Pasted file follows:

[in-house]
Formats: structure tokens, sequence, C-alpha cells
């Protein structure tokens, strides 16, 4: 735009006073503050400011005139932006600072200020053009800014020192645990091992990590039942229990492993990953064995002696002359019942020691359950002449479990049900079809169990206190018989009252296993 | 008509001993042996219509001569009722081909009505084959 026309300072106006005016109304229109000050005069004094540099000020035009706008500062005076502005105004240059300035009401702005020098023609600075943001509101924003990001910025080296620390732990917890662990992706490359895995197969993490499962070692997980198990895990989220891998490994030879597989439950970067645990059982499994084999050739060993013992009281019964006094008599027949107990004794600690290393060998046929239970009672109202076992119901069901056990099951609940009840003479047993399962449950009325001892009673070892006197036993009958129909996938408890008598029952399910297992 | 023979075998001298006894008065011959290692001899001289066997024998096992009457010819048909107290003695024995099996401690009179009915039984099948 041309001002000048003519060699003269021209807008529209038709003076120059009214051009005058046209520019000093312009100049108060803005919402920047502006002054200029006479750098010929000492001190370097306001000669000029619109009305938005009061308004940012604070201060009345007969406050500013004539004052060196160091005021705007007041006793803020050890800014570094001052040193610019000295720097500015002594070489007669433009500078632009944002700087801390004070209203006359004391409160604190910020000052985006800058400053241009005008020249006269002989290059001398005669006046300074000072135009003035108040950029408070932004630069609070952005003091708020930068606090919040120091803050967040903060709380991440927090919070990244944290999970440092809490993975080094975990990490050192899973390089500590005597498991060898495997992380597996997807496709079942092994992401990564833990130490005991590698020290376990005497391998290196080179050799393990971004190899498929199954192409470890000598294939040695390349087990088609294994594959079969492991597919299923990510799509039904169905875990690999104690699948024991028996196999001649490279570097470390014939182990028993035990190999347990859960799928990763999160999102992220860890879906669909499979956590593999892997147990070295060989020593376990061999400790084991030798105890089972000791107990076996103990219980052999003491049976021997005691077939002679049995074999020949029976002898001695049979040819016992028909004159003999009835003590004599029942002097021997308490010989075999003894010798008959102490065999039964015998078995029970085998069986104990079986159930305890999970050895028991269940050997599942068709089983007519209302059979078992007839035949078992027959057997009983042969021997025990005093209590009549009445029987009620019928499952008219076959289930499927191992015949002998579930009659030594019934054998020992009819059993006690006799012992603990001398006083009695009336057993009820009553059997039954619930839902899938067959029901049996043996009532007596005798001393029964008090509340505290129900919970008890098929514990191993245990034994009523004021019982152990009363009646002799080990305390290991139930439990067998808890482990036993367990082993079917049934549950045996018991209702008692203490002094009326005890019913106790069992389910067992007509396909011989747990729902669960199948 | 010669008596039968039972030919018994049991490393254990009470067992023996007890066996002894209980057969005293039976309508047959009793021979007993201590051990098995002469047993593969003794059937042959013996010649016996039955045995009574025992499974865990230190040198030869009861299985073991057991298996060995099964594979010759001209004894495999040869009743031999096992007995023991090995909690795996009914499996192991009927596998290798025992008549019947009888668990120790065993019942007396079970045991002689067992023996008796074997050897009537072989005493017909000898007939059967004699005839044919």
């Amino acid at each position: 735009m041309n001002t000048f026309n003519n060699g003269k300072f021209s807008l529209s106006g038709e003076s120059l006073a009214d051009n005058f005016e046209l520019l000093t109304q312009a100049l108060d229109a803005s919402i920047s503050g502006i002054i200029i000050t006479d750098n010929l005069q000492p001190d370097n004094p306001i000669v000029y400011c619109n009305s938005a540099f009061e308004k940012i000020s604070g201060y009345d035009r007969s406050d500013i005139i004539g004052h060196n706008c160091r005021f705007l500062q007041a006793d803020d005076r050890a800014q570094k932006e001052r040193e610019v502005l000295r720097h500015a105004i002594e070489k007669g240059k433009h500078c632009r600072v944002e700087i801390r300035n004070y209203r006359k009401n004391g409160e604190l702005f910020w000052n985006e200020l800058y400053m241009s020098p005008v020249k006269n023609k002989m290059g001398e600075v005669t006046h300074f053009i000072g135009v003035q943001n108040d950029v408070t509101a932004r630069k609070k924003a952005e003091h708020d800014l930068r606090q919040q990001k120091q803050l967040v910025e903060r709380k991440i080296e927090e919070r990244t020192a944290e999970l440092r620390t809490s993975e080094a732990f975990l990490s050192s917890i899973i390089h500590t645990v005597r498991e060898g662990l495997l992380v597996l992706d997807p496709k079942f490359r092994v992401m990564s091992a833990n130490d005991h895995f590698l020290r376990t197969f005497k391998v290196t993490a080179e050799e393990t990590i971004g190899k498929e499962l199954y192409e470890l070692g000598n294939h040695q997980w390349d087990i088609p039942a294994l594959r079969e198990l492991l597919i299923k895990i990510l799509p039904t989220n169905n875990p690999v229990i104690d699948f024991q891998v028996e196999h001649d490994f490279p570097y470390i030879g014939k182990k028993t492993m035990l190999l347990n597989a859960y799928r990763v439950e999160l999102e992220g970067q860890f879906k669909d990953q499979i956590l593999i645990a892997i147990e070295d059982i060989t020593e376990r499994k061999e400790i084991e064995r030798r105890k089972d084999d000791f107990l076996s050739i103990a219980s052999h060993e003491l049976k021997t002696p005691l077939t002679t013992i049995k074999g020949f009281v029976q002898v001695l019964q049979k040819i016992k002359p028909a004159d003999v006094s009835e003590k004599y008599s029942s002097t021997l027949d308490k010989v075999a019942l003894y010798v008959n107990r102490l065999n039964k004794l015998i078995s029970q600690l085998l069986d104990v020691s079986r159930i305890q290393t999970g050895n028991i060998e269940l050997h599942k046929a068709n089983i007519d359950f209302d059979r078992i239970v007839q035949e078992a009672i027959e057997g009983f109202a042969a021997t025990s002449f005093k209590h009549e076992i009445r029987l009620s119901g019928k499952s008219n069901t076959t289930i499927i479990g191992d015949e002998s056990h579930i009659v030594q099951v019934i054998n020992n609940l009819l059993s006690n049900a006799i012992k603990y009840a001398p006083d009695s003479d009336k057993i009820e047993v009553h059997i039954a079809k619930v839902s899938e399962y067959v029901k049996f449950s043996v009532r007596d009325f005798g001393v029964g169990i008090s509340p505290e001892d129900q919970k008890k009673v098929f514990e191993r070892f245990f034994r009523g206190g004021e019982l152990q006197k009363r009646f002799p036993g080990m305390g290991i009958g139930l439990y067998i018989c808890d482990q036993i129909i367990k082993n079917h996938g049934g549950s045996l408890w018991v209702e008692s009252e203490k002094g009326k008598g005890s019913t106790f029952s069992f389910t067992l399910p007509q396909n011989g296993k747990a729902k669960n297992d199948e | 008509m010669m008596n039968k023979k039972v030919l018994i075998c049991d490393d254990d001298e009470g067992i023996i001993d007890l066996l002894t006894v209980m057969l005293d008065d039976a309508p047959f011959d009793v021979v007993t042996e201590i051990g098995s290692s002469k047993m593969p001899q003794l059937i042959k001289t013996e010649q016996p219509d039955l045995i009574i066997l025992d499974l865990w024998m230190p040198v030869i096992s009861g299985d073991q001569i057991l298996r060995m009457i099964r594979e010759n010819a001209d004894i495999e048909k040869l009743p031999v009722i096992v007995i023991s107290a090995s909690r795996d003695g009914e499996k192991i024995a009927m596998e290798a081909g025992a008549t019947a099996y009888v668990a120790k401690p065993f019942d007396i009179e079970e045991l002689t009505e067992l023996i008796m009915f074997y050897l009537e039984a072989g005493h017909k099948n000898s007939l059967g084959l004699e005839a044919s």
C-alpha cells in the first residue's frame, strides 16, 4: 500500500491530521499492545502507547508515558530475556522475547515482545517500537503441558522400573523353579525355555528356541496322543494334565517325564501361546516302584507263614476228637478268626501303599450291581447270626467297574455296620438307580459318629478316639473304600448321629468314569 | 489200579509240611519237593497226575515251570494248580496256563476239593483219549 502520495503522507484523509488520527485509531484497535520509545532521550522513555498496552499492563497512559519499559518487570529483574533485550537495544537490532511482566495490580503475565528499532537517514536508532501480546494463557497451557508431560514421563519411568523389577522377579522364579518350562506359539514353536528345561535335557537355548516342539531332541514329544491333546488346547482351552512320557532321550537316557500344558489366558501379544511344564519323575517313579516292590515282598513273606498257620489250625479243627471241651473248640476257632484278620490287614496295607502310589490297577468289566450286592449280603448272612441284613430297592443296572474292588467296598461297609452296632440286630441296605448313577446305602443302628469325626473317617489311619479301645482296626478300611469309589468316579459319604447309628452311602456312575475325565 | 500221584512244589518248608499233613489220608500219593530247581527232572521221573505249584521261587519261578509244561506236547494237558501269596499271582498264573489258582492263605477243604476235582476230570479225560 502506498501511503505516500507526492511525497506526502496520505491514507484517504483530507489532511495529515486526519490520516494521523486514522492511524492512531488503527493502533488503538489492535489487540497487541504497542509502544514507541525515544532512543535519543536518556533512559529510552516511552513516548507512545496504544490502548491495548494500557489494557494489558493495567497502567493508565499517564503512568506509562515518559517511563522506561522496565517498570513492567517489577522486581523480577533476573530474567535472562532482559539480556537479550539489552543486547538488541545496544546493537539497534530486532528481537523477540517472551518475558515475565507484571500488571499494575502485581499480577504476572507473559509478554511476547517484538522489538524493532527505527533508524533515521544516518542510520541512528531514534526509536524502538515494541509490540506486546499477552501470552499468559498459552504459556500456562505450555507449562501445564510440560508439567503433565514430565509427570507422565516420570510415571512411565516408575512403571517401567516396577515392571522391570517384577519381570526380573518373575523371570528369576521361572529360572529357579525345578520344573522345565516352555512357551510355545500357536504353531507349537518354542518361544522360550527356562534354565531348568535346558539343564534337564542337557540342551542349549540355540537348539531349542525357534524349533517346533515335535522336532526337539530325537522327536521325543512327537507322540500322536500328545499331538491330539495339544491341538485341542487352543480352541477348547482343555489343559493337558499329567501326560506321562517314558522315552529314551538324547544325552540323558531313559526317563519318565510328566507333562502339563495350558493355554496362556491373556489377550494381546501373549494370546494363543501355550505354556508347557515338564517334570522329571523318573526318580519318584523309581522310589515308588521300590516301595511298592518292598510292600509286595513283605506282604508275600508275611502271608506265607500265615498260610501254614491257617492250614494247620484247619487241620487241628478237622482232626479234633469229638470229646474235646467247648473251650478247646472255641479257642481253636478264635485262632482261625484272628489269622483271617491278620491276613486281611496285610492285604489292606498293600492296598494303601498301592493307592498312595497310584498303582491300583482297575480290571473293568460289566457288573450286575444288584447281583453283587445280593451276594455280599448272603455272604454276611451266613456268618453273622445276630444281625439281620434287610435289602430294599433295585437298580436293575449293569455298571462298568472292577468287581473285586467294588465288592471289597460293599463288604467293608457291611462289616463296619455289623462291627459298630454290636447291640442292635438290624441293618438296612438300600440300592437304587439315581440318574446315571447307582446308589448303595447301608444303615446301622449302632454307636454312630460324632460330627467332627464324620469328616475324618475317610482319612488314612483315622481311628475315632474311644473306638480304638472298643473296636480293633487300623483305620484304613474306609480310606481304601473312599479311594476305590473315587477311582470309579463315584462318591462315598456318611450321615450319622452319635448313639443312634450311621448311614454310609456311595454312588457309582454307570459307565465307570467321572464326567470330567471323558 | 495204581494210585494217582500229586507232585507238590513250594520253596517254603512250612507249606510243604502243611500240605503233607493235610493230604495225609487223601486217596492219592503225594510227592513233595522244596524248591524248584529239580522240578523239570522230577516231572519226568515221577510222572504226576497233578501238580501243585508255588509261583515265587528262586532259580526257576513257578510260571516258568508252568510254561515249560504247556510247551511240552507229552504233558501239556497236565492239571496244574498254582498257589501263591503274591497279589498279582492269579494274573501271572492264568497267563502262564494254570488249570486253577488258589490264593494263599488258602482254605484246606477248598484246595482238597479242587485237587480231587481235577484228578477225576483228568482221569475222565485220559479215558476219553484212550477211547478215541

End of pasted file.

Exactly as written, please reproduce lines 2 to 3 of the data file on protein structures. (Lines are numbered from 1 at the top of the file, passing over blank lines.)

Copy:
Formats: structure tokens, sequence, C-alpha cells
């Protein structure tokens, strides 16, 4: 735009006073503050400011005139932006600072200020053009800014020192645990091992990590039942229990492993990953064995002696002359019942020691359950002449479990049900079809169990206190018989009252296993 | 008509001993042996219509001569009722081909009505084959 026309300072106006005016109304229109000050005069004094540099000020035009706008500062005076502005105004240059300035009401702005020098023609600075943001509101924003990001910025080296620390732990917890662990992706490359895995197969993490499962070692997980198990895990989220891998490994030879597989439950970067645990059982499994084999050739060993013992009281019964006094008599027949107990004794600690290393060998046929239970009672109202076992119901069901056990099951609940009840003479047993399962449950009325001892009673070892006197036993009958129909996938408890008598029952399910297992 | 023979075998001298006894008065011959290692001899001289066997024998096992009457010819048909107290003695024995099996401690009179009915039984099948 041309001002000048003519060699003269021209807008529209038709003076120059009214051009005058046209520019000093312009100049108060803005919402920047502006002054200029006479750098010929000492001190370097306001000669000029619109009305938005009061308004940012604070201060009345007969406050500013004539004052060196160091005021705007007041006793803020050890800014570094001052040193610019000295720097500015002594070489007669433009500078632009944002700087801390004070209203006359004391409160604190910020000052985006800058400053241009005008020249006269002989290059001398005669006046300074000072135009003035108040950029408070932004630069609070952005003091708020930068606090919040120091803050967040903060709380991440927090919070990244944290999970440092809490993975080094975990990490050192899973390089500590005597498991060898495997992380597996997807496709079942092994992401990564833990130490005991590698020290376990005497391998290196080179050799393990971004190899498929199954192409470890000598294939040695390349087990088609294994594959079969492991597919299923990510799509039904169905875990690999104690699948024991028996196999001649490279570097470390014939182990028993035990190999347990859960799928990763999160999102992220860890879906669909499979956590593999892997147990070295060989020593376990061999400790084991030798105890089972000791107990076996103990219980052999003491049976021997005691077939002679049995074999020949029976002898001695049979040819016992028909004159003999009835003590004599029942002097021997308490010989075999003894010798008959102490065999039964015998078995029970085998069986104990079986159930305890999970050895028991269940050997599942068709089983007519209302059979078992007839035949078992027959057997009983042969021997025990005093209590009549009445029987009620019928499952008219076959289930499927191992015949002998579930009659030594019934054998020992009819059993006690006799012992603990001398006083009695009336057993009820009553059997039954619930839902899938067959029901049996043996009532007596005798001393029964008090509340505290129900919970008890098929514990191993245990034994009523004021019982152990009363009646002799080990305390290991139930439990067998808890482990036993367990082993079917049934549950045996018991209702008692203490002094009326005890019913106790069992389910067992007509396909011989747990729902669960199948 | 010669008596039968039972030919018994049991490393254990009470067992023996007890066996002894209980057969005293039976309508047959009793021979007993201590051990098995002469047993593969003794059937042959013996010649016996039955045995009574025992499974865990230190040198030869009861299985073991057991298996060995099964594979010759001209004894495999040869009743031999096992007995023991090995909690795996009914499996192991009927596998290798025992008549019947009888668990120790065993019942007396079970045991002689067992023996008796074997050897009537072989005493017909000898007939059967004699005839044919």